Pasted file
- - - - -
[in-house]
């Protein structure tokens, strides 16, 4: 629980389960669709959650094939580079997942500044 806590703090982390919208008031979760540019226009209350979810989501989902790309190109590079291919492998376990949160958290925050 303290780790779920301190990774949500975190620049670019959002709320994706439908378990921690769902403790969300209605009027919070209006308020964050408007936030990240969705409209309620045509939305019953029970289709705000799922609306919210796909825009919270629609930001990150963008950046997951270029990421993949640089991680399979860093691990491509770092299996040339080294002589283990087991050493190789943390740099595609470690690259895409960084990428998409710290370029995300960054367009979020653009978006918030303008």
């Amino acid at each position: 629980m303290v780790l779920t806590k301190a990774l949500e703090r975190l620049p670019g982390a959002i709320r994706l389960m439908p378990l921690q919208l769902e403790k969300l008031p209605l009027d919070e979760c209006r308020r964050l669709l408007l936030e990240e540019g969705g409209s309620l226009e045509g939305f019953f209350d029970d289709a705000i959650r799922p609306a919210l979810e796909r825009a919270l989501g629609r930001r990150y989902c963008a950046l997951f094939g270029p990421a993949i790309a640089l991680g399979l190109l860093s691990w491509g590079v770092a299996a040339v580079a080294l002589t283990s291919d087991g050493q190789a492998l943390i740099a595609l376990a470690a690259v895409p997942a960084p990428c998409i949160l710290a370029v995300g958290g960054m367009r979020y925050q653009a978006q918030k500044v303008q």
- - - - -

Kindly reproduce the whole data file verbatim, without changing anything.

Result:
[in-house]
């Protein structure tokens, strides 16, 4: 629980389960669709959650094939580079997942500044 806590703090982390919208008031979760540019226009209350979810989501989902790309190109590079291919492998376990949160958290925050 303290780790779920301190990774949500975190620049670019959002709320994706439908378990921690769902403790969300209605009027919070209006308020964050408007936030990240969705409209309620045509939305019953029970289709705000799922609306919210796909825009919270629609930001990150963008950046997951270029990421993949640089991680399979860093691990491509770092299996040339080294002589283990087991050493190789943390740099595609470690690259895409960084990428998409710290370029995300960054367009979020653009978006918030303008």
């Amino acid at each position: 629980m303290v780790l779920t806590k301190a990774l949500e703090r975190l620049p670019g982390a959002i709320r994706l389960m439908p378990l921690q919208l769902e403790k969300l008031p209605l009027d919070e979760c209006r308020r964050l669709l408007l936030e990240e540019g969705g409209s309620l226009e045509g939305f019953f209350d029970d289709a705000i959650r799922p609306a919210l979810e796909r825009a919270l989501g629609r930001r990150y989902c963008a950046l997951f094939g270029p990421a993949i790309a640089l991680g399979l190109l860093s691990w491509g590079v770092a299996a040339v580079a080294l002589t283990s291919d087991g050493q190789a492998l943390i740099a595609l376990a470690a690259v895409p997942a960084p990428c998409i949160l710290a370029v995300g958290g960054m367009r979020y925050q653009a978006q918030k500044v303008q």